Audiobooks are now a $5 billion market worldwide, and they continue to grow. The U.S. audiobook market continues to post double-digit growth rates, reaching $1.6 billion in sales for 2021, says Michele Cobb, executive director of the Audiobook Publishers Association, noting that the U.S. market has seen 11 years of signficant growth. Even though audio editions were once considered a niche market, the latest data suggest that more than half of American book consumers (53%) have listened to an audiobook, Cobb says.

Sales in Europe, meanwhile, now account for as much as 5% of all book revenue, says Enrico Turrin, deputy director of the Federation of European Publishers.

“The increasing availability of titles is the biggest driver of audiobook growth,” Videl Bar-Kar, global head of audio for Frankfurt-based Bookwire, asserted in January at Digital Book World in New York. “The best way to grow the catalog of available titles is through backlist.” The use of AI-generated voices offers publishers who cannot afford human narrators the opportunity to turn backlist into audiobooks at an affordable cost. “And if the book sells and becomes a success,” Bar-Kar added, “they can always go back and re-record the book with a human narrator.”

Bar-Kar called the audiobook market a “once-in-a-generation opportunity” for the publishing industry, noting that there are new people discovering audio for the first time each year, and that audio is attracting new consumers into the market alongside existing customers.

In June, Sweden’s Storytel, one of the world’s most popular subscription services for audiobook streaming, announced it had partnered with ElevenLabs, a U.S. AI speech provider. Together the companies have developed VoiceSwitcher, a feature that allows a listener to pick an AI-generated voice that suits their preference. At present, the service is available for select English-language titles, and it is being expanded into Nordic languages and Spanish (with various regional accents), among other languages.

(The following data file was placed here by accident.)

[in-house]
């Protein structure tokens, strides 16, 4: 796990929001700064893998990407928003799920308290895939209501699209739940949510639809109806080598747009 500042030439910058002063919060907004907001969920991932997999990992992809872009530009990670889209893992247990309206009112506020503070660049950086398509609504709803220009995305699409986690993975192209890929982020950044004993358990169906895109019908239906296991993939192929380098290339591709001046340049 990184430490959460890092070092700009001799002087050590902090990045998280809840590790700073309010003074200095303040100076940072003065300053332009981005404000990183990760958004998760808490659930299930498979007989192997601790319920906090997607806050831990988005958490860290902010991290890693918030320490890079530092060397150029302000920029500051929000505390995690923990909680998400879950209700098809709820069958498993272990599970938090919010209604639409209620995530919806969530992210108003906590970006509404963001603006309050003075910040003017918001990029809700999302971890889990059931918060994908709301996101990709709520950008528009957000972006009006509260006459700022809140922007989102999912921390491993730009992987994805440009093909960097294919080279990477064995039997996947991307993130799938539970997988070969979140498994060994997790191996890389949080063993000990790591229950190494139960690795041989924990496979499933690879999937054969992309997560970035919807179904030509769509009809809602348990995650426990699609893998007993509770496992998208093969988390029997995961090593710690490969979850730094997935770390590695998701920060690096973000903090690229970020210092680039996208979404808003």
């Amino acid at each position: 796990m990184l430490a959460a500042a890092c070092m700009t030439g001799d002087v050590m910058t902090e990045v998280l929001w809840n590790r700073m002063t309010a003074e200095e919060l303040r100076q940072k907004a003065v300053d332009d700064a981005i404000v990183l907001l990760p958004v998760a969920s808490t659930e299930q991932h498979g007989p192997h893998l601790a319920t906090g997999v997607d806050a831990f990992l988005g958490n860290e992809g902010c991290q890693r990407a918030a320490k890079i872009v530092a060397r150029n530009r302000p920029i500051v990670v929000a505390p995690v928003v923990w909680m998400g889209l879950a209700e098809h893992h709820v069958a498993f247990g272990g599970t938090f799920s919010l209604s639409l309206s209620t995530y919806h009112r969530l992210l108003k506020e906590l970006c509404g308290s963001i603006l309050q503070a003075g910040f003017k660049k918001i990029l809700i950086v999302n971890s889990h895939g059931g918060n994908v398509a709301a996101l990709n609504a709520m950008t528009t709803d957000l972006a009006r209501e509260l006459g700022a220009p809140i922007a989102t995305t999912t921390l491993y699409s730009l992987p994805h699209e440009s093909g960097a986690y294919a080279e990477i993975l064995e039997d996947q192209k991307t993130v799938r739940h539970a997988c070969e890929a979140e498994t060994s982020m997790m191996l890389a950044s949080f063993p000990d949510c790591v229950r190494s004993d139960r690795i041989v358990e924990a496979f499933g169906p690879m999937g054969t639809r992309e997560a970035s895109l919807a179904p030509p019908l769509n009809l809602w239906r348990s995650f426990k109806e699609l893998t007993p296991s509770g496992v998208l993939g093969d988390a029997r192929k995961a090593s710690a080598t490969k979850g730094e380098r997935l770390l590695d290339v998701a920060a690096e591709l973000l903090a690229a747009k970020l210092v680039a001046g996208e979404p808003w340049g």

Another Swedish company that is not sleeping on the opportunity is audio streaming service Spotify, which launched audiobooks at Frankfurt last year and is currently offering audiobooks in the U.K., Ireland, Australia, and New Zealand. Spotify CEO Daniel Ek has said he believes the market could become as big as $70 billion in annual sales in the coming years. In 2022, the Swedish company acquired Sonantic, a London-based company that produces AI voices. And in June it filed a patent for a “text-to-speech synthesis system” that claims to be able to emulate human emotion. Apple, not to be left behind, also launched AI-powered audio narration for some titles on Apple Books early this year.

The APA’s Cobb notes that there may be shifts in prevailing business models, moving from credits-based systems, like the one pioneered by Amazon’s Audible service, to the all-you-can-consume model. “There is growth in both areas,” she says.

Discovery is also changing, as new consumers are increasingly finding books on social media, especially on TikTok. People are increasingly building online communities around listening to audiobooks, Cobb adds, but as with with print books, “the biggest challenge is marketing.” And as with print, many publishers are turning to social media influencers to do their marketing.

Kurt Thielen, CEO at audiobook publisher Zebralution, says that he is seeing a market shift in Germany, where the company is based. “We’re seeing people do an audiobook with everything, from books to magazines to personal brand content,” he says. “It’s a fundamental change in the marketing approach.” Thielen says that 30-minute episodic serialization is becoming more prevalent.

Growth in audiobooks has been strong across most demographics, industry observers say, with many younger users showing a preference for audiobooks over digital reading, says Shauna Moran, trends manager for the U.K.-based consultancy Global Web Index. She adds that 68% of European Gen Z respondents say they “prefer audiobooks to e-books” and 28% say they “regularly listen to podcasts.” Moran notes that the content Gen Z respondents prefer is “engaging and goal-oriented,” such as self-help. As far as discovery goes, no surprise that Moran calls out the power of TikTok to persuade readers and notes there has been a recent shift on the platform to promoting videos focused on audiobooks. The hashtag that identifies them? #AudioTok, naturally.

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